N.Y. makes diapers fully tax exempt

Local students donate diapers during a drive in 2016 in Watertown. A new state law will exempt diapers from all local sales and use taxes in New York. Watertown Daily Times

ALBANY — Caring for infants and older adults just got a little easier on the wallet in the Empire State.

Gov. Kathleen C. Hochul held a ceremonial signing Monday for a new law exempting diapers from all local sales and use taxes in New York as she touted a $70 million influx of federal funds for child care.

Diapers, already exempt from the state’s 4% sales tax, will no longer be subject to local taxes when the law goes into effect next year.

“Diapers are often the largest expense for parents and caretakers across the state,” said bill sponsor Sen. Jamaal Bailey, D- Bronx. “Today’s investment is a huge step in the right direction and will help families in the Bronx and across New York state afford their essential child care needs.”

The measure applies to children’s and adult diapers, including disposable and cloth varieties.

Hochul, who recently became a grandmother, applauded the new law during an appearance at the YM&YWHA of Washington Heights & Inwood in Manhattan.

“These are ways we are really thinking of what it is like to be a parent today, and any way we can lift that financial burden is a good thing,” the governor said.

Noting that roughly 2 million women have left the workforce since the start of the COVID-19 pandemic, Hochul also announced that the state has doled out $70 million in federal grant funding for child care providers.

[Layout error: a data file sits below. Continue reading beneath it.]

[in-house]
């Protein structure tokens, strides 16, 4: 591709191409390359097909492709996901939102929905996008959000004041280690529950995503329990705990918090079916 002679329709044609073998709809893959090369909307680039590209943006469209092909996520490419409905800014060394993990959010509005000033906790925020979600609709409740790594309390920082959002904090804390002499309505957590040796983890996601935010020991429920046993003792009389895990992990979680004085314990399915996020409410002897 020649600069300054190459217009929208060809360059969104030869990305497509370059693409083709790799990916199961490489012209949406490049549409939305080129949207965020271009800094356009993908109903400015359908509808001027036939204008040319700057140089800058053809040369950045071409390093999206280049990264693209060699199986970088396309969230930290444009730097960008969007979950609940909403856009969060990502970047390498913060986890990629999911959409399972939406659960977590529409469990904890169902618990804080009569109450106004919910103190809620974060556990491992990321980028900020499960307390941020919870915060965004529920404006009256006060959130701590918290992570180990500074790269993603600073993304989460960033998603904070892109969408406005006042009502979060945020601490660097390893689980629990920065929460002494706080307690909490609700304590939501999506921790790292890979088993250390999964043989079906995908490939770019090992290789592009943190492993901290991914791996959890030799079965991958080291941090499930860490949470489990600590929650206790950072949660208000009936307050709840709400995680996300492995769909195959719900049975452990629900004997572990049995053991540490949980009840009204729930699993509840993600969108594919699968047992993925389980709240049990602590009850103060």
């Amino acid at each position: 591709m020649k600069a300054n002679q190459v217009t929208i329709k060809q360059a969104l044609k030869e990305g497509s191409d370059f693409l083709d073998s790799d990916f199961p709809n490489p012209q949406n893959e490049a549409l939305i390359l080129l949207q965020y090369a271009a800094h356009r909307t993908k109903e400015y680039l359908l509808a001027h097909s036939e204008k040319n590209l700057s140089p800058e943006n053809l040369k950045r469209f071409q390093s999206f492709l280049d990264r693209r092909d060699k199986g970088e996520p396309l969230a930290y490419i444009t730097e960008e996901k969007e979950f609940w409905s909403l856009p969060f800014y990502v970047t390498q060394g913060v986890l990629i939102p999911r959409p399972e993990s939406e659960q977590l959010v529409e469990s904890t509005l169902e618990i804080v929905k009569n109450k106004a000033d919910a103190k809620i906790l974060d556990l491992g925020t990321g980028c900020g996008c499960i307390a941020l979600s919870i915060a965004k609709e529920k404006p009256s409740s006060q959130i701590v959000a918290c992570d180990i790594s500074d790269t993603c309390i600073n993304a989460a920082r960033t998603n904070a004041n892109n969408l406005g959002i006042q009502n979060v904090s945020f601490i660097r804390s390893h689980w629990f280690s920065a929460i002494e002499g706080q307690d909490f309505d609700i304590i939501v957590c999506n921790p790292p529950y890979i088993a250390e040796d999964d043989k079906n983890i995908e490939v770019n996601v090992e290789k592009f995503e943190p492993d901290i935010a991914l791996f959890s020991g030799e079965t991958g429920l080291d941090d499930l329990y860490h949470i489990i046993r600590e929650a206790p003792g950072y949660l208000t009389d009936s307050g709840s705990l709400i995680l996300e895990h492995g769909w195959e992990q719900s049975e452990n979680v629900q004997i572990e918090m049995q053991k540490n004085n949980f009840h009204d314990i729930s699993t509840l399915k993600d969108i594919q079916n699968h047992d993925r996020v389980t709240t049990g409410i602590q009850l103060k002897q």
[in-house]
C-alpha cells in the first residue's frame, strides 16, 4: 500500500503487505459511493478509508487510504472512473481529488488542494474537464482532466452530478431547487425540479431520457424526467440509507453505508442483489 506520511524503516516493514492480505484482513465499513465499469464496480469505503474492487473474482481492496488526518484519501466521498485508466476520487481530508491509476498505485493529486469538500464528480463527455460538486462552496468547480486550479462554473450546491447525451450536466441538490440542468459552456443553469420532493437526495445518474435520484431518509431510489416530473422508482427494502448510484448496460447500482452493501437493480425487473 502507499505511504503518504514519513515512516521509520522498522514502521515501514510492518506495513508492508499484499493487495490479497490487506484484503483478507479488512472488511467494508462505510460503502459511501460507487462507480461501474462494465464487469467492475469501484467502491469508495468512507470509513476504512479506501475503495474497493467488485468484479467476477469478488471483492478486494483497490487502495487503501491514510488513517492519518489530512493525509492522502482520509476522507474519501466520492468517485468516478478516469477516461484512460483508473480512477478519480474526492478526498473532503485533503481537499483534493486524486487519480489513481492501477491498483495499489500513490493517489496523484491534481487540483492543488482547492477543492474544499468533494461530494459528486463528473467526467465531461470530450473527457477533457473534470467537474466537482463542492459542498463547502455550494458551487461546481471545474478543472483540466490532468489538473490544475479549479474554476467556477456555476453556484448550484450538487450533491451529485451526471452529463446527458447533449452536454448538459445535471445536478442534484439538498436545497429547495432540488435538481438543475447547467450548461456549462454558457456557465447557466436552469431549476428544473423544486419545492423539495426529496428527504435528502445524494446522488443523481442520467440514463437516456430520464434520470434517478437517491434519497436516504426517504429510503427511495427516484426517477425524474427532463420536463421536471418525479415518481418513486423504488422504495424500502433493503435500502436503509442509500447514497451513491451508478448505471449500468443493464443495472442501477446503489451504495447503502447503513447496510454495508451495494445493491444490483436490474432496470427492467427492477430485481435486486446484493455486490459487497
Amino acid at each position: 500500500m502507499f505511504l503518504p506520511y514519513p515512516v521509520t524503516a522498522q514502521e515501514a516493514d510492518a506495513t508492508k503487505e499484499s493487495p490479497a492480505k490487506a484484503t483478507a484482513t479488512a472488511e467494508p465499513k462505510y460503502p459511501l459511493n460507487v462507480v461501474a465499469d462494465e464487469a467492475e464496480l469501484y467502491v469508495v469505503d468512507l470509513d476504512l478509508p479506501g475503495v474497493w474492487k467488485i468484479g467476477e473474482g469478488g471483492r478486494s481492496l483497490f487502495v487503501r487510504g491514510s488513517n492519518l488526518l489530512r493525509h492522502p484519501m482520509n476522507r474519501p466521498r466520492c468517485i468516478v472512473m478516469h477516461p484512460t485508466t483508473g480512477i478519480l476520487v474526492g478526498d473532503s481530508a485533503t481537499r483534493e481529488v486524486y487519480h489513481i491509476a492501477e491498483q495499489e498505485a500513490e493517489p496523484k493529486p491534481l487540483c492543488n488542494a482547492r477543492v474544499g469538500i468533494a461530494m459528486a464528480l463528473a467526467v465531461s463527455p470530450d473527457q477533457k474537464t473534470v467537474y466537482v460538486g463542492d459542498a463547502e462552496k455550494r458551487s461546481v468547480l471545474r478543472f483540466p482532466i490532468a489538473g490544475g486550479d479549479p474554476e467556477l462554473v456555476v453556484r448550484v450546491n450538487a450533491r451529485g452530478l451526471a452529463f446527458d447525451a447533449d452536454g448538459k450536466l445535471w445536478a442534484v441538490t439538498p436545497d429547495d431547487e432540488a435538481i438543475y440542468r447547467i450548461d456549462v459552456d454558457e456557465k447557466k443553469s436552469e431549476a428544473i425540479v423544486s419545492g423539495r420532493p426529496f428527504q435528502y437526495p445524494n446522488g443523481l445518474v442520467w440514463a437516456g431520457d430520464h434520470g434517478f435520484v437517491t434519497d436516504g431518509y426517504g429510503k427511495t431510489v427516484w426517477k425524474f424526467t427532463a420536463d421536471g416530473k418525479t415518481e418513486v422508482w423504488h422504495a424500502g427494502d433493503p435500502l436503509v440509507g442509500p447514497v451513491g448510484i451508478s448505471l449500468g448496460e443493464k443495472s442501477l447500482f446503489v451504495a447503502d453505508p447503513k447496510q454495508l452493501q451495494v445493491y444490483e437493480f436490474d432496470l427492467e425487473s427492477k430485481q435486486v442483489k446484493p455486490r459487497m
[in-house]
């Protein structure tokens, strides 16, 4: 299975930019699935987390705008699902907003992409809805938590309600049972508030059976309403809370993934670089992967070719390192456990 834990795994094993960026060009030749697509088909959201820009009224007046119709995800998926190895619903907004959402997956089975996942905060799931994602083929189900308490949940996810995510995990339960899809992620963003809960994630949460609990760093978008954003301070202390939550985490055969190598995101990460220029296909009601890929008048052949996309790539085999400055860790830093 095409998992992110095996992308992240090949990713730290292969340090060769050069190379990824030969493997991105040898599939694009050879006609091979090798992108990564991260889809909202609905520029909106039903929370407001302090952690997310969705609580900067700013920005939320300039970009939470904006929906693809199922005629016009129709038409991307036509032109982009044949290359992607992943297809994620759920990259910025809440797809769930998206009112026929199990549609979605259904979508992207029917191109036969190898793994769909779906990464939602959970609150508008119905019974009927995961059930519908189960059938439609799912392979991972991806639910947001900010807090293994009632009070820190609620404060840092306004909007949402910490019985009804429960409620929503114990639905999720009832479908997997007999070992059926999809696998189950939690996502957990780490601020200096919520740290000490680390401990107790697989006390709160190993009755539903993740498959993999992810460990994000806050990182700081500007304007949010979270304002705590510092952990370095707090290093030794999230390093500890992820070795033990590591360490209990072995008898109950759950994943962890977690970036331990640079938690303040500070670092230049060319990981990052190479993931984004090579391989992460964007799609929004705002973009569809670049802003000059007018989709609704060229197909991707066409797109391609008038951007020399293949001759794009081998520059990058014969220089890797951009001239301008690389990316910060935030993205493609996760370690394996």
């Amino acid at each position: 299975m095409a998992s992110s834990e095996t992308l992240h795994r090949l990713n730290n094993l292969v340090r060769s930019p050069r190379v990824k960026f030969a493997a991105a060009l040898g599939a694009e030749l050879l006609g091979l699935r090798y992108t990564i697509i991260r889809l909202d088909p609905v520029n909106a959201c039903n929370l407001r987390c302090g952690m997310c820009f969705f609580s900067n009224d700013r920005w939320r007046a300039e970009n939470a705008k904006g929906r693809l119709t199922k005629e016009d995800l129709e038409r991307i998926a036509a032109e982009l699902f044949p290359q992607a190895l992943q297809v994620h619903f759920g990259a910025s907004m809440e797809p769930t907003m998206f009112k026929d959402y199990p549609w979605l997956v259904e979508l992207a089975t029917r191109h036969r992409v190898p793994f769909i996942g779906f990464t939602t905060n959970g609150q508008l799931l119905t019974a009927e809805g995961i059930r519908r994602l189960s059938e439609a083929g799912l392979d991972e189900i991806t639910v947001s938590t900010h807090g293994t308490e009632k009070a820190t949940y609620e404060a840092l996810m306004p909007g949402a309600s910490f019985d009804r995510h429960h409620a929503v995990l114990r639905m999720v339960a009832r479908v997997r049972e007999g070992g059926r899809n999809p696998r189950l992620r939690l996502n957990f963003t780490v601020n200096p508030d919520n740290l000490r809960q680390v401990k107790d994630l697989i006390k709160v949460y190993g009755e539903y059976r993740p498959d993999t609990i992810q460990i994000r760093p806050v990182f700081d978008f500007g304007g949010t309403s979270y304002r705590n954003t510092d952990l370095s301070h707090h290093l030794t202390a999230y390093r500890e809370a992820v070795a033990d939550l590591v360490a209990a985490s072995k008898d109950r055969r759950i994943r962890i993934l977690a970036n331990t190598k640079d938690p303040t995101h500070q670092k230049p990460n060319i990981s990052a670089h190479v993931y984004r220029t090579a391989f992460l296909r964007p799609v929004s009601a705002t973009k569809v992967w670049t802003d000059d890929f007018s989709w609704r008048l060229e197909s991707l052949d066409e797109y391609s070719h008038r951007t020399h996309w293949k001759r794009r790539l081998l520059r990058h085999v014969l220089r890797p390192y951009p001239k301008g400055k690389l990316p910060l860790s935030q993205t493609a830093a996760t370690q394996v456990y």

The money, which will go to 344 newly licensed or opened providers, is intended to create more than 12,000 new slots across the state. More than 60% of census tracts in the state are considered to be child care deserts, lacking enough open spots to serve residents.

According to the governor’s office, more than $16 million will go to roughly 70 providers in the city’s five boroughs to help boost the number of child care slots for infants and toddlers and to help fund care during non-traditional hours.

“Our essential workers have to work in health care settings around the clock, they are cleaning our hotel rooms and our restaurants. They’re driving buses, they’re out there making this city and state run,” Hochul said noting the importance of child care for people working night shifts or other hours.

The governor, who often talks of her personal struggles balancing a career and having to give up work as a young mother, also lamented the overall cost of child care and noted that a typical New York family has to spend 40% of their income on care for two kids.

In the most recent state budget, Hochul and the Democratic-led legislature agreed to boost funding for child care subsidies and made more families eligible but fell short of implementing a universal child care program.

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Johnson Newspapers 7.1

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(1) comment


NYS truly is the leader when it comes to welfare.

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